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Orlando City Soccer Club announced today that it will relocate the club's future soccer-specific stadium one block west of the original site.
Orlando City moves stadium site ending land dispute
08/04/2014
 
Aerial rendering of Orlando City's proposed stadium
Aerial rendering of Orlando City's proposed stadiumOrlando City SC

Orlando City Soccer Club announced today that it will relocate the club's future soccer-specific stadium one block west of the original site.


Relocating the stadium will put an end to a land dispute between the city of Orlando and the Faith Deliverance Temple, a local church which had refused to sell a parcel of land at the previous location. The dispute had made national headlines and was headed toward an eminent domain hearing later this summer.


The land battle had become something of a public-relations bugaboo for the team as it was often portrayed as government infringing on the rights of a family-owned church. The team will be happy to put this episode behind them and finally get started with the stadium's construction.


There have already been significant delays to the stadium's construction schedule. The $125 million venue was originally slated to open in 2015 during the club's inaugural MLS season. That date was pushed back to 2016 when the church balked at the city's $4 million offer. Moving the site west is not expected to delay construction further.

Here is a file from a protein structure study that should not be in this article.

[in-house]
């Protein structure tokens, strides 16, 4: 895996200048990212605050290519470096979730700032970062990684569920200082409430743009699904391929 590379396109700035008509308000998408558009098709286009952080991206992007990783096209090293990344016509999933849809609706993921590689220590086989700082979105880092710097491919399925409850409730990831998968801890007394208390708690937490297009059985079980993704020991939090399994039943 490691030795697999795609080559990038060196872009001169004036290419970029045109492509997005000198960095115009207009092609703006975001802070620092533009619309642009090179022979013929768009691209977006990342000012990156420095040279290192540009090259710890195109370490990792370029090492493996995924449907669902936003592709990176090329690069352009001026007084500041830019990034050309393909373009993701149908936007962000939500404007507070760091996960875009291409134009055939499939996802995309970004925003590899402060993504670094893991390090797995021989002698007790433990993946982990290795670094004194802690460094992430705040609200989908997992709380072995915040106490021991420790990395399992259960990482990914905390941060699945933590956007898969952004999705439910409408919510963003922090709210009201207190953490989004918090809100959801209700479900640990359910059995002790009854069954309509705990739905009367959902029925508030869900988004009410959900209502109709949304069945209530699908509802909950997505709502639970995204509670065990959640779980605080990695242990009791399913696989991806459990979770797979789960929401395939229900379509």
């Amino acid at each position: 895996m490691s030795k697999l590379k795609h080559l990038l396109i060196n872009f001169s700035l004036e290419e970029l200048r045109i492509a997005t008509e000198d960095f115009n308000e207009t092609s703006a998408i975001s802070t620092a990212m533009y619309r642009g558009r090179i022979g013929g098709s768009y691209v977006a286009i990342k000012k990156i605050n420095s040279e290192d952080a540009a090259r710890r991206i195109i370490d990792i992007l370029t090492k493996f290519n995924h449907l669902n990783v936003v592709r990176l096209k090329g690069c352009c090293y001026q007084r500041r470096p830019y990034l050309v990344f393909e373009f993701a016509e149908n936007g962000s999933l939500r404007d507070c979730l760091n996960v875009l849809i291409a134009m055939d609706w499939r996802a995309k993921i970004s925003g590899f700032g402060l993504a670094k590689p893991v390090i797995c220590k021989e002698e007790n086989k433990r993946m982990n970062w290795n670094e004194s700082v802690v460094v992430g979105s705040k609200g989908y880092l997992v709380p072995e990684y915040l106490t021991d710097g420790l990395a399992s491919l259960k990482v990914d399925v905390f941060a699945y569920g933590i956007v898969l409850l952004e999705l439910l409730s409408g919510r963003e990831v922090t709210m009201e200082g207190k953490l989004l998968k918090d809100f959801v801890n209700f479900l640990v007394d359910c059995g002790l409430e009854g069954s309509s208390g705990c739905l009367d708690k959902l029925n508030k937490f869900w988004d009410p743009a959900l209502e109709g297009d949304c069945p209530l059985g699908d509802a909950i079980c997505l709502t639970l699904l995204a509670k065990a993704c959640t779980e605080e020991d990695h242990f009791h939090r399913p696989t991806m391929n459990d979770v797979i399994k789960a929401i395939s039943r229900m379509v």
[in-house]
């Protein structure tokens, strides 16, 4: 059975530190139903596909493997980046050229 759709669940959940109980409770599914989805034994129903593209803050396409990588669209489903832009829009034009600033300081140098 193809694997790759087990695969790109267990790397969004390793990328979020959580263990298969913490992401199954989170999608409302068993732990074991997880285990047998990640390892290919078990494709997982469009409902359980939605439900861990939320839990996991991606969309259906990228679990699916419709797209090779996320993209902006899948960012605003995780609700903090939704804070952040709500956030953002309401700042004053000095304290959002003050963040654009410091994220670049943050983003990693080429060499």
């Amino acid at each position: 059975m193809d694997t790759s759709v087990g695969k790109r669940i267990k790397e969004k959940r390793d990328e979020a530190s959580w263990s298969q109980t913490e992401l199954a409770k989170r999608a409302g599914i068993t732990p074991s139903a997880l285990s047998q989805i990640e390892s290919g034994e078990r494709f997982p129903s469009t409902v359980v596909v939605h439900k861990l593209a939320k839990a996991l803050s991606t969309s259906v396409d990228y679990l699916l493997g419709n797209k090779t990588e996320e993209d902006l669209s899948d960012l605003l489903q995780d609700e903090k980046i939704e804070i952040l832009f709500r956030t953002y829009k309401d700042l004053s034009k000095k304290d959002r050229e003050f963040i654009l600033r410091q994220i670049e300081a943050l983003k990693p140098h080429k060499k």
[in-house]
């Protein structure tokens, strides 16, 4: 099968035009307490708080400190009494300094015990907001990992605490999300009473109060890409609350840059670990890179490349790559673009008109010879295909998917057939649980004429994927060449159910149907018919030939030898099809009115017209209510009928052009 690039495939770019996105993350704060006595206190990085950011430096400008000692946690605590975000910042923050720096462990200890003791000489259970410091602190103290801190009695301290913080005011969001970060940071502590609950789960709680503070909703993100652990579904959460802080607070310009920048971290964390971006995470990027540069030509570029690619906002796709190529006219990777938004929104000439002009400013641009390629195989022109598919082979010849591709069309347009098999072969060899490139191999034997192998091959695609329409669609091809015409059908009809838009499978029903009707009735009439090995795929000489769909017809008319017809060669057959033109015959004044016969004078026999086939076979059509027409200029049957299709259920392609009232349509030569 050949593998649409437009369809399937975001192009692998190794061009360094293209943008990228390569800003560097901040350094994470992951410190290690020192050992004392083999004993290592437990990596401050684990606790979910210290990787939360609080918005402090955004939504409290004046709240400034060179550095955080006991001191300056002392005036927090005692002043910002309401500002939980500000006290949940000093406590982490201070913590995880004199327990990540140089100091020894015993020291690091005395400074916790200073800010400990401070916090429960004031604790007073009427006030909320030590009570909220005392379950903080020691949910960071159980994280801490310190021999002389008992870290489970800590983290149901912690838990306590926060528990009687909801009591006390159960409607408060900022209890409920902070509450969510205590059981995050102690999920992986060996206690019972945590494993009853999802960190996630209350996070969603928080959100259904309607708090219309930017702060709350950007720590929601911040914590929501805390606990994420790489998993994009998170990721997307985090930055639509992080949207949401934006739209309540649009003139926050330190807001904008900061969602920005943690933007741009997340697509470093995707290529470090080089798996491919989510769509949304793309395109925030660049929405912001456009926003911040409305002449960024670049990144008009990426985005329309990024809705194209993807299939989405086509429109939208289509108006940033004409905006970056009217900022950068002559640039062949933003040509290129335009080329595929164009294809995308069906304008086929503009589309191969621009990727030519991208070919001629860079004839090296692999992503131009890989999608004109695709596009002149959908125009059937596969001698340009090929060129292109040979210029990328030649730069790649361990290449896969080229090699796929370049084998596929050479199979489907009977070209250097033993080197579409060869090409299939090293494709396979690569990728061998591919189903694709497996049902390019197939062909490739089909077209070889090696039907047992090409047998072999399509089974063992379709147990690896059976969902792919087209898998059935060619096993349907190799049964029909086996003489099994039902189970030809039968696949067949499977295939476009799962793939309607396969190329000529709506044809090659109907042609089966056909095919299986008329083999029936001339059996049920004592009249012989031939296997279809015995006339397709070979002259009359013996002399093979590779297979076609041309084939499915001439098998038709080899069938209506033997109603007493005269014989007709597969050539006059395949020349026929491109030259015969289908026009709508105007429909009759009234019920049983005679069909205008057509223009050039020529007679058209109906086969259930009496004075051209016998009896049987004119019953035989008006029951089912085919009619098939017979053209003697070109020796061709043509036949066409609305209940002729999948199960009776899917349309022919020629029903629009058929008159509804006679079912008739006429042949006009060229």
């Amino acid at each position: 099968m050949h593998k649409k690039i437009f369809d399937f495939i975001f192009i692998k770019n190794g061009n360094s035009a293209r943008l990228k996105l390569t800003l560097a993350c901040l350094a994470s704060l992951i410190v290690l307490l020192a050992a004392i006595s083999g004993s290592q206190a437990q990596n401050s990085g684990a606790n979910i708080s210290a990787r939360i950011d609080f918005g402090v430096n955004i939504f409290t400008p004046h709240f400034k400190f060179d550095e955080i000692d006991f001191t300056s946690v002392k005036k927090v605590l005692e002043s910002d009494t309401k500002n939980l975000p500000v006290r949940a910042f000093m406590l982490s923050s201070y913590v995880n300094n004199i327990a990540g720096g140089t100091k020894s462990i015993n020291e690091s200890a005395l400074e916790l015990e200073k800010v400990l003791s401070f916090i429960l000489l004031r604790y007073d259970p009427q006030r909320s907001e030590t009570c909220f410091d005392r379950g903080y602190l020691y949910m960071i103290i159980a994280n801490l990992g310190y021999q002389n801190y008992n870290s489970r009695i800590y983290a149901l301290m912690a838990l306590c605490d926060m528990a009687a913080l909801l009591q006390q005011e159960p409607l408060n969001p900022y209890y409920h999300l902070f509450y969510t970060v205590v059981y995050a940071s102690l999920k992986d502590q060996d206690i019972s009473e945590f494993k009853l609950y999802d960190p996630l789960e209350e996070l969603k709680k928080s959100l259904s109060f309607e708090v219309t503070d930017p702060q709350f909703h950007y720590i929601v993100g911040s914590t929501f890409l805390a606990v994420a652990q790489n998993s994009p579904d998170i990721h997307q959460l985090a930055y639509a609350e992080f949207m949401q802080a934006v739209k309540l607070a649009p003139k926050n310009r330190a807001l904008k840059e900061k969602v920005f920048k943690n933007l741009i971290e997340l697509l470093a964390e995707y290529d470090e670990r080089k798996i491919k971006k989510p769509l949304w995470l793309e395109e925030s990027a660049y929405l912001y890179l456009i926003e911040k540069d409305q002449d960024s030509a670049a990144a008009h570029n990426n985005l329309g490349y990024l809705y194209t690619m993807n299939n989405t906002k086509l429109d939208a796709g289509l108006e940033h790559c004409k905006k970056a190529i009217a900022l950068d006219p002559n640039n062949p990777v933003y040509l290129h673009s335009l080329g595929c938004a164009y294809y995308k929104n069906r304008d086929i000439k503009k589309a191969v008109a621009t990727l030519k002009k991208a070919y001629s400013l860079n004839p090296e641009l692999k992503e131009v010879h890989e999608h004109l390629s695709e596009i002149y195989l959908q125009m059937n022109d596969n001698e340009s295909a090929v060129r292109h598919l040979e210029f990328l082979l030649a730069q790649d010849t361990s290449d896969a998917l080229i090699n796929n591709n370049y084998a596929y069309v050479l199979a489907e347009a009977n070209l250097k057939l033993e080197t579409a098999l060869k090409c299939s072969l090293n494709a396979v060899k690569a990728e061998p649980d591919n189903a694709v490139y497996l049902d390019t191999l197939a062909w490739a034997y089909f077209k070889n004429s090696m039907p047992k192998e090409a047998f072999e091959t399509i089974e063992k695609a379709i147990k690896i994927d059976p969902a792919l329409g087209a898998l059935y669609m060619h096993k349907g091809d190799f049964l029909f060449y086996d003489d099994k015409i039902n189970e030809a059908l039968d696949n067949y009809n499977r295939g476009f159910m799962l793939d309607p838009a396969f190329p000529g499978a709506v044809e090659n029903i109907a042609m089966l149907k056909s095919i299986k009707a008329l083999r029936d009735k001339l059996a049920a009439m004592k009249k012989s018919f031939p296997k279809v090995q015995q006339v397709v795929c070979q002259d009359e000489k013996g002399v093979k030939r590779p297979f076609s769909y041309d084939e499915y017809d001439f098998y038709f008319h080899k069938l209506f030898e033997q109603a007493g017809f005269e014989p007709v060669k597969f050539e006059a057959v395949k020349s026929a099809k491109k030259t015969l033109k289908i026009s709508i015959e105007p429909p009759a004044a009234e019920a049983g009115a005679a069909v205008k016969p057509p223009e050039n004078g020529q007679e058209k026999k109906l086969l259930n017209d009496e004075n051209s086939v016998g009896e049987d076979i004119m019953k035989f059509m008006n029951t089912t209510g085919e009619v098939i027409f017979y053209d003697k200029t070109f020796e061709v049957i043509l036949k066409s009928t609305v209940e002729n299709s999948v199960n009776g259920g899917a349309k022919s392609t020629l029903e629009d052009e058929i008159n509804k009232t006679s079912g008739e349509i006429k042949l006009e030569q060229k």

"The new location allows us to remain on schedule to play our matches with the home opener in 2016," said team President Phil Rawlins in a statement.


Despite relocating the stadium, the overall design of the venue as first released to the public in June should not change significantly. In fact, according to the team, the new location will "enhance the matchday experience" by allowing for additional amenities, facilities, and future development.


Today's announcement came as a surprise. Although it had been reported in July that the city of Orlando had purchased land parcels to the west of the previous site , there had been no indication the team or city were willing to budge from their original plan. Nonetheless, at today's presentation Phil Rawlins called the new plan a "win-win-win."

 
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